Ten Tips for Excellence in Appellate Advocacy
By Howard J. Bashman
Monday, May 14, 2001

When I began my judicial clerkship in August 1989 for the Honorable William D. Hutchinson of U.S. Court of Appeals for the Third Circuit, I expected that the briefs that I would be reading would range in quality from good to excellent. Of the nearly 300 appellate briefs that I read in those two years, only very few were excellent. Most of the briefs were at least somewhat helpful, but far too many were entirely unhelpful. Often, the unhelpful briefs provided their target audience -- appellate judges and law clerks -- with no idea of what the case was about or what the trial court did that was wrong or right.

At oral argument, most lawyers knew enough not to inflict too much harm upon their cases, but only a few were so good that they actually improved their chances of winning on appeal. More than a few lawyers harmed their prospects of winning, either by conceding away too much of their case or by incurring the ire of the appellate judges for failing to answer the court's questions in an honest and direct manner.

After my clerkship ended in August 1991, I began working as an appellate lawyer in private practice. Since then, I have written nearly one hundred appellate briefs and have delivered many appellate oral arguments. I have also read hundreds of other appellate briefs and have seen a large number of other appellate oral arguments. Based on that experience, I offer the following ten tips for excellence in appellate advocacy.

1. Win in the trial court, but if that is not possible be certain to preserve the trial court's errors for appeal. Nearly 80% of all appeals decided on the merits in the federal appellate courts result in an affirmance of the judgment or order on appeal. Thus, if you want to win on appeal, it certainly helps to have won in the trial court. Because no lawyer wins every case, be sure to preserve arguments and objections in the trial court that you may need to raise on appeal if your client loses. "It is axiomatic that a party who fails to object to errors or to raise issues at trial waives the right to complain on appeal." Fleck v. KDI Sylvan Pools, Inc., 981 F.2d 107, 116 (3d Cir. 1992), cert. denied, 507 U.S. 1005 (1993). Some of the rules governing the preservation of error for appeal are quite complex to navigate, but the penalty for not obeying those rules - no appellate review - is severe.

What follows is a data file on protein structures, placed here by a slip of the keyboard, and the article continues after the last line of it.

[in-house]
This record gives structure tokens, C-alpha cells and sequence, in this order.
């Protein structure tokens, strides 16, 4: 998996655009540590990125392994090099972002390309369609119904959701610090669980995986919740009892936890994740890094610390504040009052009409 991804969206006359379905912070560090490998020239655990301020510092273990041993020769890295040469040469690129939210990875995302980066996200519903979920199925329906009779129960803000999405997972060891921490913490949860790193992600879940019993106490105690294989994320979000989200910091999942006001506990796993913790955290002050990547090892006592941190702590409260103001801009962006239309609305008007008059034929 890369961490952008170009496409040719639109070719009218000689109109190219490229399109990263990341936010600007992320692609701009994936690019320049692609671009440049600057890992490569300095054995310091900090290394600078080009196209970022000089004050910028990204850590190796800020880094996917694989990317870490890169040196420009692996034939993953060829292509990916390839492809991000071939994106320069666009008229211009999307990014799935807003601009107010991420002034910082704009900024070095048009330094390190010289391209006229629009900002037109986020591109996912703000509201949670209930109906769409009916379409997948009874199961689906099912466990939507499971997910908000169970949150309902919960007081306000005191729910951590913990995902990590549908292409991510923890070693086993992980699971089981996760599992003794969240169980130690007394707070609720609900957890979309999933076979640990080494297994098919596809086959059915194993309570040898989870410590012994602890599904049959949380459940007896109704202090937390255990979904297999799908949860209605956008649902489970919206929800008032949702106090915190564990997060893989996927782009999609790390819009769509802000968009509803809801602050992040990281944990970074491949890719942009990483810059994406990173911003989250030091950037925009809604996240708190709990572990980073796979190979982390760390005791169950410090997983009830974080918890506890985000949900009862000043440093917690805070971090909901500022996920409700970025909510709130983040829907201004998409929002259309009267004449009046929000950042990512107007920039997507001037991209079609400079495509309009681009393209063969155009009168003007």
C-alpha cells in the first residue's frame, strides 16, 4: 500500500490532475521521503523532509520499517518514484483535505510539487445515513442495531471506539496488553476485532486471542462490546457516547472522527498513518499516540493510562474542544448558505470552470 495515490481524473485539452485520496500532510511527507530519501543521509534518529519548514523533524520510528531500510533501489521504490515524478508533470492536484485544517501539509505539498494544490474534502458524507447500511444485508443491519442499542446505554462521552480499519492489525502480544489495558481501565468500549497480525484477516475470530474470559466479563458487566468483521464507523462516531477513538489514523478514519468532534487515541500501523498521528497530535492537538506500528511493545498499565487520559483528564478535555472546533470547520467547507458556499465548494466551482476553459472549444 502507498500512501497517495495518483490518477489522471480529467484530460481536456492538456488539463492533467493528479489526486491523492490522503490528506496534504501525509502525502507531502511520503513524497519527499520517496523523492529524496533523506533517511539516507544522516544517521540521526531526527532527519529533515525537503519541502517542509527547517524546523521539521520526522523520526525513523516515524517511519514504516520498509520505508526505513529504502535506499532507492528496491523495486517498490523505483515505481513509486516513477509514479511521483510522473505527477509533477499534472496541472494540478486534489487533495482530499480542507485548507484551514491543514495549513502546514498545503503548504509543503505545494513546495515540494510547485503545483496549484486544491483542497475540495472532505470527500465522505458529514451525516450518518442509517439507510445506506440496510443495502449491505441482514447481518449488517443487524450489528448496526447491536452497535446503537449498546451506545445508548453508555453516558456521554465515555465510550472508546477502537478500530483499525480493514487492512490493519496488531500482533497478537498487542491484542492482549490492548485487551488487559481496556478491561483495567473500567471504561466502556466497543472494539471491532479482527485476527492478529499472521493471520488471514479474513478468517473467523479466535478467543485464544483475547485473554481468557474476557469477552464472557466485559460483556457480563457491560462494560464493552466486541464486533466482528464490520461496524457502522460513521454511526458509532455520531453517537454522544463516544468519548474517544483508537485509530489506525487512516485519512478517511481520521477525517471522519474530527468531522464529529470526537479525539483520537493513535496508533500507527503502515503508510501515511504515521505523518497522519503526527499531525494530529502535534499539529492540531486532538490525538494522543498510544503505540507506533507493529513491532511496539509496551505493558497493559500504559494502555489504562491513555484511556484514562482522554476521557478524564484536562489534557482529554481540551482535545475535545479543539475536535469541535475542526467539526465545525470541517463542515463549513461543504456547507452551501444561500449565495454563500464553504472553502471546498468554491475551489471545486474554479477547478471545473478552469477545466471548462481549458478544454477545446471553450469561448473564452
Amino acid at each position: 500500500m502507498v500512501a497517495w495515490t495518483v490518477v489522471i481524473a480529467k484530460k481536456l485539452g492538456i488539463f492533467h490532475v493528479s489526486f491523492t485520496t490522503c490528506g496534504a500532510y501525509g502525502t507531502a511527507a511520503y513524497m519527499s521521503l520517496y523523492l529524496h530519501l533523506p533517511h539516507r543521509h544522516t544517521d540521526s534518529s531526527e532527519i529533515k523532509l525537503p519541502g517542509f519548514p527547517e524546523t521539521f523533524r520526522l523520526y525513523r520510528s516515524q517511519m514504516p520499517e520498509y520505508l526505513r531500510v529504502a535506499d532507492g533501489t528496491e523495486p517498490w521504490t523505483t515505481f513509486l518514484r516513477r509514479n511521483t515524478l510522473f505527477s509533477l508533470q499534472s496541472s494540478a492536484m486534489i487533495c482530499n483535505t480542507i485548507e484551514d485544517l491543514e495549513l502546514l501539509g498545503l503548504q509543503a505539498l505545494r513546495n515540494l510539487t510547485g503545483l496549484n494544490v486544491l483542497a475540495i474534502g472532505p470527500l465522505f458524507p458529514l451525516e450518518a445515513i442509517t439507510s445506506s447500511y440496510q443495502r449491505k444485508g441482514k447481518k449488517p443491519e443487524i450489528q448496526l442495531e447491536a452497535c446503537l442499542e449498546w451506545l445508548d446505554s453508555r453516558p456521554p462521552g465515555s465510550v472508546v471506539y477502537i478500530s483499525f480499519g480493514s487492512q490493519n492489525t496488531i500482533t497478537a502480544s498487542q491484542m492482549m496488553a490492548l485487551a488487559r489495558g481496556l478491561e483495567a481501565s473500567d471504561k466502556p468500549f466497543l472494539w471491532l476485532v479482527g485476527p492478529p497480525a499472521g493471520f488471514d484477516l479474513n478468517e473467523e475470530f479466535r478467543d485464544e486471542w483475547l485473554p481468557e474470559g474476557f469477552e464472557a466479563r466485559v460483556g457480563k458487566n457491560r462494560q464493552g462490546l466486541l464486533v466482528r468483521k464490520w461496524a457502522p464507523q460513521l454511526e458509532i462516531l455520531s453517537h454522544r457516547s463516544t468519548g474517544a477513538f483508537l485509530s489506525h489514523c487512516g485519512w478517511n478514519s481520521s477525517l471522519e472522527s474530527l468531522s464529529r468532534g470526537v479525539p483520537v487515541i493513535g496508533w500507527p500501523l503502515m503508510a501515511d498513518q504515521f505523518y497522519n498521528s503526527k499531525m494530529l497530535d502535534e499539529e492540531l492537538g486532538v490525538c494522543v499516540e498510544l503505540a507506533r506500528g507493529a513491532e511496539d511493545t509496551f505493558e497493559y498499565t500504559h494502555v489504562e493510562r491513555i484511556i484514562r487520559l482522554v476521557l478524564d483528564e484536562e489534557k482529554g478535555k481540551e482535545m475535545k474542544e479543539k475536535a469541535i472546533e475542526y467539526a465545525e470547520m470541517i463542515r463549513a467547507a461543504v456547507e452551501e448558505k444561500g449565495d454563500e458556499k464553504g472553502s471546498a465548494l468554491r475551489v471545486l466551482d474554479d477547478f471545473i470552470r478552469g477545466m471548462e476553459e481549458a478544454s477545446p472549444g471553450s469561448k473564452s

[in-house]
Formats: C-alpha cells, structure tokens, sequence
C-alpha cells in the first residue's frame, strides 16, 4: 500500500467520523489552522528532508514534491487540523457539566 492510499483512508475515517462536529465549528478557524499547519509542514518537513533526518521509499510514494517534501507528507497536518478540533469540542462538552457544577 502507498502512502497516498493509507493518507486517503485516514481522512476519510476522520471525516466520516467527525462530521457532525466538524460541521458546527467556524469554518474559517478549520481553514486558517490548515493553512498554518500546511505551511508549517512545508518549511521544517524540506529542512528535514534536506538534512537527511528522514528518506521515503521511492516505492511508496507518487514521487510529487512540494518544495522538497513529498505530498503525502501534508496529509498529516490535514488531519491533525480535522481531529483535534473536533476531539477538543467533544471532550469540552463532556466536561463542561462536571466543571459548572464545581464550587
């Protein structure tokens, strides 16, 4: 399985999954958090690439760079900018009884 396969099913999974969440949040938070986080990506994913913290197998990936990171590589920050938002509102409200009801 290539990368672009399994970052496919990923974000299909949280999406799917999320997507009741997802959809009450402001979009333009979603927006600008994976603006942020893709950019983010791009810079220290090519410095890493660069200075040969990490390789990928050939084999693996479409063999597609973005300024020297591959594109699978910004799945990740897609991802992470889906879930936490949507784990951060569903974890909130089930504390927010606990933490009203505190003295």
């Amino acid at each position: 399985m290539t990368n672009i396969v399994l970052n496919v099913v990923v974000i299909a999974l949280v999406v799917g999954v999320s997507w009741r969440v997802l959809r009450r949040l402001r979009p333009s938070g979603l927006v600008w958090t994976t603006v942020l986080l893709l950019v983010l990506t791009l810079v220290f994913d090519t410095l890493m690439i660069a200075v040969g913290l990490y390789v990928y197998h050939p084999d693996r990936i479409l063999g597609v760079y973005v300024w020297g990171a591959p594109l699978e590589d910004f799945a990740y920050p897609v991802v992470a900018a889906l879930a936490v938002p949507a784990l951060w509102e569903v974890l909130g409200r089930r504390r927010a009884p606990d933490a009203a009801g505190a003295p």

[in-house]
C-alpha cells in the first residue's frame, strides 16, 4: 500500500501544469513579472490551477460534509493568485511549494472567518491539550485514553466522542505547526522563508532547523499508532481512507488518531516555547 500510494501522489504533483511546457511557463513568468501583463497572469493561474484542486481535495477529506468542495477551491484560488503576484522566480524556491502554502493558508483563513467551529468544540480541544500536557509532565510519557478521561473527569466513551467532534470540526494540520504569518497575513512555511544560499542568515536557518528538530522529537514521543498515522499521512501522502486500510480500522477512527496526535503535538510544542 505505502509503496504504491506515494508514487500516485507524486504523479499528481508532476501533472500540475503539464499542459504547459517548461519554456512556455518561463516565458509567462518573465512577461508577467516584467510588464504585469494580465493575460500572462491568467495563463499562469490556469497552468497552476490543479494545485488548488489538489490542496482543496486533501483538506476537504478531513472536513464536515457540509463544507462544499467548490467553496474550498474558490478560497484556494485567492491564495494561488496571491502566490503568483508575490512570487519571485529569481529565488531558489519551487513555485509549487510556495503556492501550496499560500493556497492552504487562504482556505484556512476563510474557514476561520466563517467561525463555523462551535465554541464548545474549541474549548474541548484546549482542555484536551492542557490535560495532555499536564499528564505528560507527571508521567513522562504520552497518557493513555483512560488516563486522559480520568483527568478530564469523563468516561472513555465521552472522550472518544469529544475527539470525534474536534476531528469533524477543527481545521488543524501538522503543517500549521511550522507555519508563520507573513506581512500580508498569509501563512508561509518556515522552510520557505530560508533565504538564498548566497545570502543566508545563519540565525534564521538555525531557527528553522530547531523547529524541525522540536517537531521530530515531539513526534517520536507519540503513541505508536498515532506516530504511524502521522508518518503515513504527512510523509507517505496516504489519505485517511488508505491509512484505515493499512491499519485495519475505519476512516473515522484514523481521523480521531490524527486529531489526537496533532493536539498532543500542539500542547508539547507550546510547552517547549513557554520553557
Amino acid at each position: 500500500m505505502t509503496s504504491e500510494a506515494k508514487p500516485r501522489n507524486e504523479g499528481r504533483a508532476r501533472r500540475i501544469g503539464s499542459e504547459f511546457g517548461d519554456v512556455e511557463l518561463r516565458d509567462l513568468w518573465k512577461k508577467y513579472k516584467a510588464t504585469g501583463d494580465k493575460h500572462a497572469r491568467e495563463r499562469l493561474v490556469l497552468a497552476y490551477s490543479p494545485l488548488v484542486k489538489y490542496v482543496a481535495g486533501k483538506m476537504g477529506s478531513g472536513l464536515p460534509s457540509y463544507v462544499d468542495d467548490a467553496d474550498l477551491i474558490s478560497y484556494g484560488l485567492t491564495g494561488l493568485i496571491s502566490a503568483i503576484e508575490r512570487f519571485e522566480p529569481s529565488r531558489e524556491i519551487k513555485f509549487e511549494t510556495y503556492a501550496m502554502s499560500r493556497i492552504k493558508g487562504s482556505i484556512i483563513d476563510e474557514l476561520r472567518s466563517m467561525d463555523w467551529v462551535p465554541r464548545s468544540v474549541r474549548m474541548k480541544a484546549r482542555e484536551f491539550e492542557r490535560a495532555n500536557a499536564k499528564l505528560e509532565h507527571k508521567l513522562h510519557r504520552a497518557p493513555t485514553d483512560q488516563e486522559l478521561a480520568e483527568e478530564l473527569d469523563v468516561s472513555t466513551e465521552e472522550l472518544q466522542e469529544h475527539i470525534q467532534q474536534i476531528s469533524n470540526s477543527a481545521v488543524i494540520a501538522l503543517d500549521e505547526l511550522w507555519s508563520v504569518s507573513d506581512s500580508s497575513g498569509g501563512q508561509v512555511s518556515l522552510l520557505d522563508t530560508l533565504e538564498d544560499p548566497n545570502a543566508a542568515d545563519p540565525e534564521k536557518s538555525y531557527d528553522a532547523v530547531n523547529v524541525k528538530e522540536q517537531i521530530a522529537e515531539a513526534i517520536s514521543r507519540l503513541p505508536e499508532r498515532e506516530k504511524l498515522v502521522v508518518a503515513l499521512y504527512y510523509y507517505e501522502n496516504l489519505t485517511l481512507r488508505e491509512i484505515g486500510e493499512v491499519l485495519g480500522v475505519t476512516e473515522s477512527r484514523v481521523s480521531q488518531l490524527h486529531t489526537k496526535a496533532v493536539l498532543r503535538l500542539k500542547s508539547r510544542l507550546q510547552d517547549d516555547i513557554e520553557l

2. Appeal only from those orders and judgments that are appealable, and do so in the time allowed. Attorneys commonly appeal from non-final orders even though no statute or rule confers appellate jurisdiction. Krueger Assocs., Inc. v. American Dist. Tel Co., 247 F.3d 61, 65 (3d Cir. 2001). In the absence of an actual final judgment, appellate review may be available if an order meets the stringent requirements for mandamus review, is an appealable collateral order, or if the trial court properly certifies the order under Fed. R. Civ. P. 54(b), 28 U.S.C. 1292(b) or their state law counterparts. If the trial court has granted or refused to grant injunctive relief, the losing party can appeal pursuant to 28 U.S.C. 1292(a)(1) or its state law counterpart. The Third Circuit's ruling in Ross v. Zavarella, 916 F.2d 898, 902 (3d Cir. 1990), purports to prohibit appeals from all orders denying injunctions unless the appellant can demonstrate irreparable harm, but the Third Circuit sitting en banc should overrule Ross because it is contrary to 28 U.S.C. 1292(a)(1), which expressly permits interlocutory appeal from those orders that directly deny an injunction. Determining whether an appealable order exists can often be difficult, and when in doubt it is better to err on the side of appealing, but far too many appeals are taken in the absence of any reasonable basis for appellate court jurisdiction.